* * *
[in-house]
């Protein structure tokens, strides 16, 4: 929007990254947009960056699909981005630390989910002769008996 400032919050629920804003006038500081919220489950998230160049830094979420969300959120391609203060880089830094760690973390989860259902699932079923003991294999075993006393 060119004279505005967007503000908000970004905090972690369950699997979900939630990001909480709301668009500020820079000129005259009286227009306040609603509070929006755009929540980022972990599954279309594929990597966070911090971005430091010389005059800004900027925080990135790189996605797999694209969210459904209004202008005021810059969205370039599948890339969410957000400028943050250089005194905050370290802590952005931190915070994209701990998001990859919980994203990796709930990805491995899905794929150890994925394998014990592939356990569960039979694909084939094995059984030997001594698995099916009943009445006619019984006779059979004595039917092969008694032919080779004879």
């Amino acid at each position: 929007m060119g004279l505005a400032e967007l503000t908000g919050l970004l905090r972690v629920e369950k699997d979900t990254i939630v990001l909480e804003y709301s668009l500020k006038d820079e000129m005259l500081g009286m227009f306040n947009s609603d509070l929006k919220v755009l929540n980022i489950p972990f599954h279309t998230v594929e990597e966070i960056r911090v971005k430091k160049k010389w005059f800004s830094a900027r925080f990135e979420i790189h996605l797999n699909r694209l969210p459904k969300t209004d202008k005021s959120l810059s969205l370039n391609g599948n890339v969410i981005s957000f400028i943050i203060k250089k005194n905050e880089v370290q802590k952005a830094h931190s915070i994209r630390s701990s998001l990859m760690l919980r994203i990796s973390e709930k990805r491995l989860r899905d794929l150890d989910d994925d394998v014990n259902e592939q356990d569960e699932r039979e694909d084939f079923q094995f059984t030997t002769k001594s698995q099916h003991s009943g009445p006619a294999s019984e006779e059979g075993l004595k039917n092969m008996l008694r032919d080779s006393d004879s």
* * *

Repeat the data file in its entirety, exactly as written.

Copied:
[in-house]
């Protein structure tokens, strides 16, 4: 929007990254947009960056699909981005630390989910002769008996 400032919050629920804003006038500081919220489950998230160049830094979420969300959120391609203060880089830094760690973390989860259902699932079923003991294999075993006393 060119004279505005967007503000908000970004905090972690369950699997979900939630990001909480709301668009500020820079000129005259009286227009306040609603509070929006755009929540980022972990599954279309594929990597966070911090971005430091010389005059800004900027925080990135790189996605797999694209969210459904209004202008005021810059969205370039599948890339969410957000400028943050250089005194905050370290802590952005931190915070994209701990998001990859919980994203990796709930990805491995899905794929150890994925394998014990592939356990569960039979694909084939094995059984030997001594698995099916009943009445006619019984006779059979004595039917092969008694032919080779004879």
């Amino acid at each position: 929007m060119g004279l505005a400032e967007l503000t908000g919050l970004l905090r972690v629920e369950k699997d979900t990254i939630v990001l909480e804003y709301s668009l500020k006038d820079e000129m005259l500081g009286m227009f306040n947009s609603d509070l929006k919220v755009l929540n980022i489950p972990f599954h279309t998230v594929e990597e966070i960056r911090v971005k430091k160049k010389w005059f800004s830094a900027r925080f990135e979420i790189h996605l797999n699909r694209l969210p459904k969300t209004d202008k005021s959120l810059s969205l370039n391609g599948n890339v969410i981005s957000f400028i943050i203060k250089k005194n905050e880089v370290q802590k952005a830094h931190s915070i994209r630390s701990s998001l990859m760690l919980r994203i990796s973390e709930k990805r491995l989860r899905d794929l150890d989910d994925d394998v014990n259902e592939q356990d569960e699932r039979e694909d084939f079923q094995f059984t030997t002769k001594s698995q099916h003991s009943g009445p006619a294999s019984e006779e059979g075993l004595k039917n092969m008996l008694r032919d080779s006393d004879s």